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Do Definitions of Elder Mistreatment Matter? High Prevalence of Elder Mistreatment among U.S. Chinese Older Adults, Researchers Find

Stephanie Bergren
Chinese Health, Aging, and Policy Program
Institute for Health, Health Care Policy, and Aging Research
Rutgers University
[email protected]

(CHICAGO) – In a recent study based on a brief 10-item elder mistreatment (EM) screener, researchers have found that 15.0% of community-dwelling U.S. Chinese older adults are victims of EM, as part of the PINE (Population Study of ChINese Elderly in Chicago) Study at Rush University Medical Center (1). Despite national recognition that EM is a significant public health and human rights issue in the U.S., very little is known about EM in minority aging populations. Within aging studies, there is a lack of consensus regarding the constitution of EM and its cultural relevance in minority populations.

While most existing studies use the “any positive EM items approach” in defining the prevalence of elder abuse, The PINE Study researchers sought out to examine 21 differential definitions of EM with the PINE Study in order to draw more meaningful conclusions. Based on existing studies using a 52-item in-depth assessment of the subtypes of EM, The PINE Study findings still suggest high prevalence of EM across different definitions (2). Prevalence of all the subtypes of EM varied from 13.9% to 25.8% of participants using different definitional criteria compared to EM prevalence of 11.4% in the U.S. elderly general population. Specifically, prevalence of psychosocial abuse ranged from 1.1%-9.8%; prevalence of physical abuse was 1.1% and 0.2% of sexual abuse based on affirmative response to any items; prevalence of caregiver neglect ranged from 4.6% to 11.1%; and prevalence of financial exploitation ranged from 8.9% to 9.3%. There were no statistically significant differences among socio-demographic, socioeconomic, family structure or quality of life characteristics across different strictness of the EM definitions. The PINE Study recommends that linguistic, cultural, and structural barriers should be addressed in order to effectively screen, treat, and prevent EM. A comprehensive assessment of EM should be utilized to capture cultural, social, and family issues with respect to the potential factors contributing to different EM definitions.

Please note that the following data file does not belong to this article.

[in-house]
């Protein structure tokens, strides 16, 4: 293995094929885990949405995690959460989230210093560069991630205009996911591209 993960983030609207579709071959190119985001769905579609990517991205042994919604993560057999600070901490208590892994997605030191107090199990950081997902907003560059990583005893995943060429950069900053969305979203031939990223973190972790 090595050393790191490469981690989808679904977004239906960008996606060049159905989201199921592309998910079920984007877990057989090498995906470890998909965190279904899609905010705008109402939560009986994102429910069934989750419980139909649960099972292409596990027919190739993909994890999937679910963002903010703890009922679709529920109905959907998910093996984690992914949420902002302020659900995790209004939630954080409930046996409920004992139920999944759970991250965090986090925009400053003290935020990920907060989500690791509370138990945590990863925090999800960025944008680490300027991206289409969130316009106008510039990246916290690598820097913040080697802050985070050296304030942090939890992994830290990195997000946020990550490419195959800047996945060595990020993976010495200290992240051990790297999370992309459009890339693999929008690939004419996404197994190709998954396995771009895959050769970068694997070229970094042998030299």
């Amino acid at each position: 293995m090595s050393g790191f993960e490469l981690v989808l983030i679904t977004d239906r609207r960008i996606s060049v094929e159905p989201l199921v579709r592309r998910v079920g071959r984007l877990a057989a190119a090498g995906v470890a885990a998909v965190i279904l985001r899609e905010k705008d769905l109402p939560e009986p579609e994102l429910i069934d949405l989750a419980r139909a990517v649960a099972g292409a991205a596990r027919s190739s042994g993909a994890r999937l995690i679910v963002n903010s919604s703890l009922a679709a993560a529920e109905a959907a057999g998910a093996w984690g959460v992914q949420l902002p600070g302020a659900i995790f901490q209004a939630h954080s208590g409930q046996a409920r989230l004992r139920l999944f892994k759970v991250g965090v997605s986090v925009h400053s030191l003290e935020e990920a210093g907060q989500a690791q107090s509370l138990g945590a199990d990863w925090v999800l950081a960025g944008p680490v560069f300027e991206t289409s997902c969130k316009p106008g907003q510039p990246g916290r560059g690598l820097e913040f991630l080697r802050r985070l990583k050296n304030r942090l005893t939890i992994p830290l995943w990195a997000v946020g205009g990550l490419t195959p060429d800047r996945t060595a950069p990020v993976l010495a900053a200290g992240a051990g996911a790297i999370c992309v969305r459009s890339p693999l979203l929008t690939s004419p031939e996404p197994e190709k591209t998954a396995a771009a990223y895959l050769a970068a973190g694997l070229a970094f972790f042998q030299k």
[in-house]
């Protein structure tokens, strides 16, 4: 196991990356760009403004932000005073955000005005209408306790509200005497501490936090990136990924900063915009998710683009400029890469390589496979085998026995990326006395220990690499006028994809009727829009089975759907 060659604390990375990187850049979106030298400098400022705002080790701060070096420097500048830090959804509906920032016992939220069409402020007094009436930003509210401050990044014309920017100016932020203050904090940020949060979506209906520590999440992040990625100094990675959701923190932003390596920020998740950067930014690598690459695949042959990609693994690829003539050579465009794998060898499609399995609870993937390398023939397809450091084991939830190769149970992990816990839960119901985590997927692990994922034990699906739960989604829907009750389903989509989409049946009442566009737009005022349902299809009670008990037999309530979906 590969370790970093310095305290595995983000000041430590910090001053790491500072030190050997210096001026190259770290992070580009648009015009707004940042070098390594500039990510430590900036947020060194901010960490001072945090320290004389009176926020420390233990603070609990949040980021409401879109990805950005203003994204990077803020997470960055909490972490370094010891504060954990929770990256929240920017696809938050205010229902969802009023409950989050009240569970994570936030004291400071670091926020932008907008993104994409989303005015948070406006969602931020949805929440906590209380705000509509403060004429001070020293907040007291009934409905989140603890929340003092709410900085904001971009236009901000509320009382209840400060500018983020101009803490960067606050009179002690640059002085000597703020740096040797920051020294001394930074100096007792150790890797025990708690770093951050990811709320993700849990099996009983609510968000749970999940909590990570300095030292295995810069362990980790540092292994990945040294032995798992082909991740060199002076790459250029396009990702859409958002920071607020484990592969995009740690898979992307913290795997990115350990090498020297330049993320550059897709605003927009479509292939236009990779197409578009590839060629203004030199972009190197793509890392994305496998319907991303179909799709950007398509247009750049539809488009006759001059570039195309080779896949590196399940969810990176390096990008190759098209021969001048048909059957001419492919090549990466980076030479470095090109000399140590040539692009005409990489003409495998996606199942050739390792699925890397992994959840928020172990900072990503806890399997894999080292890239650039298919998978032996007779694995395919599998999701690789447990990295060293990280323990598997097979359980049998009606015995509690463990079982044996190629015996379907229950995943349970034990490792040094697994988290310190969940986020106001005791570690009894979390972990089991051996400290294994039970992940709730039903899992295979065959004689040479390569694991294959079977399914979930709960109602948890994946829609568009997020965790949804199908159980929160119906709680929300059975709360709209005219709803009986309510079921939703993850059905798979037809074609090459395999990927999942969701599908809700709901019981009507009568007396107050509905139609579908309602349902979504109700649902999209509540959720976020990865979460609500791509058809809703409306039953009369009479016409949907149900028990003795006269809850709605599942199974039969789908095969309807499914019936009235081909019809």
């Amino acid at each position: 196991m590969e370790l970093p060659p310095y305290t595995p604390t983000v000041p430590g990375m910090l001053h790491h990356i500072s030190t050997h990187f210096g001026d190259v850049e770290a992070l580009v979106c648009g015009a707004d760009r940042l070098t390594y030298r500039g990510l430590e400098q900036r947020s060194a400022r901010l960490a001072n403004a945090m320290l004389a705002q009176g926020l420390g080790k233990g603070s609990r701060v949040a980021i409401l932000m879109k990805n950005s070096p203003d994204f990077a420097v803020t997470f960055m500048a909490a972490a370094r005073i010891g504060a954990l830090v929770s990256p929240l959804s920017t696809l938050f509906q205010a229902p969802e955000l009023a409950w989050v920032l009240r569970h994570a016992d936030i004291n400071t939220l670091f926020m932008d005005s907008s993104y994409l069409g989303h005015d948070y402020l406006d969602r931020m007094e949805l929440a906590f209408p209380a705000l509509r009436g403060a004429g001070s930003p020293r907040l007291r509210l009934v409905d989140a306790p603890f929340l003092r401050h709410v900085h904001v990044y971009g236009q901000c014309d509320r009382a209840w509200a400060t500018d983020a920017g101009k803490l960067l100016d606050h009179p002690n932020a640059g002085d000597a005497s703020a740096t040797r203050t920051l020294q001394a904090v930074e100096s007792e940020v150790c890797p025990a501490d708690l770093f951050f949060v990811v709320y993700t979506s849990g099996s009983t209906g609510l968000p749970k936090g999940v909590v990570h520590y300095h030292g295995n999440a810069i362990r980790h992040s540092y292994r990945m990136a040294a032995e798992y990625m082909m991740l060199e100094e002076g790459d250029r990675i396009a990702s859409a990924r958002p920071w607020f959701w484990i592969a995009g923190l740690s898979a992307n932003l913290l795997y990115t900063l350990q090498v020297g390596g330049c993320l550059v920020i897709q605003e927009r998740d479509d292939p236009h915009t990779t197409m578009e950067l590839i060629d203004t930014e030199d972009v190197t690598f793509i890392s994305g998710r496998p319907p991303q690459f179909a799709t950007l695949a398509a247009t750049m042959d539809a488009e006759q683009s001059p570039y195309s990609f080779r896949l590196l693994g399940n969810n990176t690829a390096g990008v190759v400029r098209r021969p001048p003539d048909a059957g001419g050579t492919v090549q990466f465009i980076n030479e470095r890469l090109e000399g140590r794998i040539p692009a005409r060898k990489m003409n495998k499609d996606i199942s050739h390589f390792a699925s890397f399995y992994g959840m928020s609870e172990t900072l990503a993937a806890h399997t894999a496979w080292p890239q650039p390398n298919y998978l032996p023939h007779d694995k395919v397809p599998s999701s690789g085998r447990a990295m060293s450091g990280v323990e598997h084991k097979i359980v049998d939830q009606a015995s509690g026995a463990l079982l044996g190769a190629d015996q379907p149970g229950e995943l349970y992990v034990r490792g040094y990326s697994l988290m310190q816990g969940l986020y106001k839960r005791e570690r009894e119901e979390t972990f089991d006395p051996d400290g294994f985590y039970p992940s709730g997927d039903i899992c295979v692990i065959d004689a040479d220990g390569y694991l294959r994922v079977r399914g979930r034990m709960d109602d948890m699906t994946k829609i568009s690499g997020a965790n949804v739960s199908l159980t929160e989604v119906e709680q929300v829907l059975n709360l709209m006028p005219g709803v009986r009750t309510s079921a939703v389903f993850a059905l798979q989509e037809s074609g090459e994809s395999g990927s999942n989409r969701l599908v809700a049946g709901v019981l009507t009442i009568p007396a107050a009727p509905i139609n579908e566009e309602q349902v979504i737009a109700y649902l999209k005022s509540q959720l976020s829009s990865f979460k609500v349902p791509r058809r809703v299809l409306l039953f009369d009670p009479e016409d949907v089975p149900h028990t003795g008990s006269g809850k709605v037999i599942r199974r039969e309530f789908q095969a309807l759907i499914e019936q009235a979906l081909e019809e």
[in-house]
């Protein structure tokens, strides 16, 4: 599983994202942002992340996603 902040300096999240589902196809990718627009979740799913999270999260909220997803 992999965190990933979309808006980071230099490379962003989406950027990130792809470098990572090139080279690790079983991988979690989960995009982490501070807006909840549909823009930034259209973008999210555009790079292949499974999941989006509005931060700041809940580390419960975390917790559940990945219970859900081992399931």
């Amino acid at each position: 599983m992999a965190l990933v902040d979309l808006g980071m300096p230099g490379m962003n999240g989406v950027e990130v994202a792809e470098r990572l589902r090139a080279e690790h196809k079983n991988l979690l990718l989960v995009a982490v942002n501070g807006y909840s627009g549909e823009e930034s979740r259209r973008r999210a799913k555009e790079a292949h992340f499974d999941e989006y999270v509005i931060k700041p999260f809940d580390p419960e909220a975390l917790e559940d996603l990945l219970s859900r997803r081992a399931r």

The PINE Study, led by Dr. XinQi Dong, MD, MPH, is the largest epidemiological study of U.S Chinese older adults in Western countries with primary aims to examine the psychological and social well-being of Chinese older adults. Using a community-based participatory research (CBPR) approach, the PINE Study was able to enroll 3,159 Chinese older adults to participate in this study. Given the rapid growth of the Chinese aging population in the United States, this population-based study provides an important basis for understanding the distribution of illness and disease among one of the most vulnerable minority populations.

1) Journal of Aging and Health 2014; 26(7): 1209-1224
2) Journal of Gerontology, Medical Sciences 2014; 69A(S2) S68-S75